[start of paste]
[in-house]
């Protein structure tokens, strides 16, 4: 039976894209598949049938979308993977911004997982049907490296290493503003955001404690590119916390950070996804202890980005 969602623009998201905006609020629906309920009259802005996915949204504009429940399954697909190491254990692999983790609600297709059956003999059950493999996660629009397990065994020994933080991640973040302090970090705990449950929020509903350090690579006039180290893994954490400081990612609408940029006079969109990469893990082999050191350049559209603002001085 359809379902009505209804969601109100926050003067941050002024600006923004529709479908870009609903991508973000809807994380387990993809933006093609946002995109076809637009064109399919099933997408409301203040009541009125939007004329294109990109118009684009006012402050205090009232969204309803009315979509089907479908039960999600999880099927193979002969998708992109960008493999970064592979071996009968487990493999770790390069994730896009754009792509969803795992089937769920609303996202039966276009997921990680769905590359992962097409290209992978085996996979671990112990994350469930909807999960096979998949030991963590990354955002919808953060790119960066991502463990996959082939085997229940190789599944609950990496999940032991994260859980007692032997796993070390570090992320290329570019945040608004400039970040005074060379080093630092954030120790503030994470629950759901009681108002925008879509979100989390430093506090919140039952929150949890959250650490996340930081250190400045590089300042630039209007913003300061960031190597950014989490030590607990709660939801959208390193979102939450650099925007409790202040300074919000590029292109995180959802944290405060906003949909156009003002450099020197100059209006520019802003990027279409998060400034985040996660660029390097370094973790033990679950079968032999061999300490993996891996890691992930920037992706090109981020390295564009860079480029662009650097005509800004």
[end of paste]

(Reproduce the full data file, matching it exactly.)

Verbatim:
[in-house]
């Protein structure tokens, strides 16, 4: 039976894209598949049938979308993977911004997982049907490296290493503003955001404690590119916390950070996804202890980005 969602623009998201905006609020629906309920009259802005996915949204504009429940399954697909190491254990692999983790609600297709059956003999059950493999996660629009397990065994020994933080991640973040302090970090705990449950929020509903350090690579006039180290893994954490400081990612609408940029006079969109990469893990082999050191350049559209603002001085 359809379902009505209804969601109100926050003067941050002024600006923004529709479908870009609903991508973000809807994380387990993809933006093609946002995109076809637009064109399919099933997408409301203040009541009125939007004329294109990109118009684009006012402050205090009232969204309803009315979509089907479908039960999600999880099927193979002969998708992109960008493999970064592979071996009968487990493999770790390069994730896009754009792509969803795992089937769920609303996202039966276009997921990680769905590359992962097409290209992978085996996979671990112990994350469930909807999960096979998949030991963590990354955002919808953060790119960066991502463990996959082939085997229940190789599944609950990496999940032991994260859980007692032997796993070390570090992320290329570019945040608004400039970040005074060379080093630092954030120790503030994470629950759901009681108002925008879509979100989390430093506090919140039952929150949890959250650490996340930081250190400045590089300042630039209007913003300061960031190597950014989490030590607990709660939801959208390193979102939450650099925007409790202040300074919000590029292109995180959802944290405060906003949909156009003002450099020197100059209006520019802003990027279409998060400034985040996660660029390097370094973790033990679950079968032999061999300490993996891996890691992930920037992706090109981020390295564009860079480029662009650097005509800004």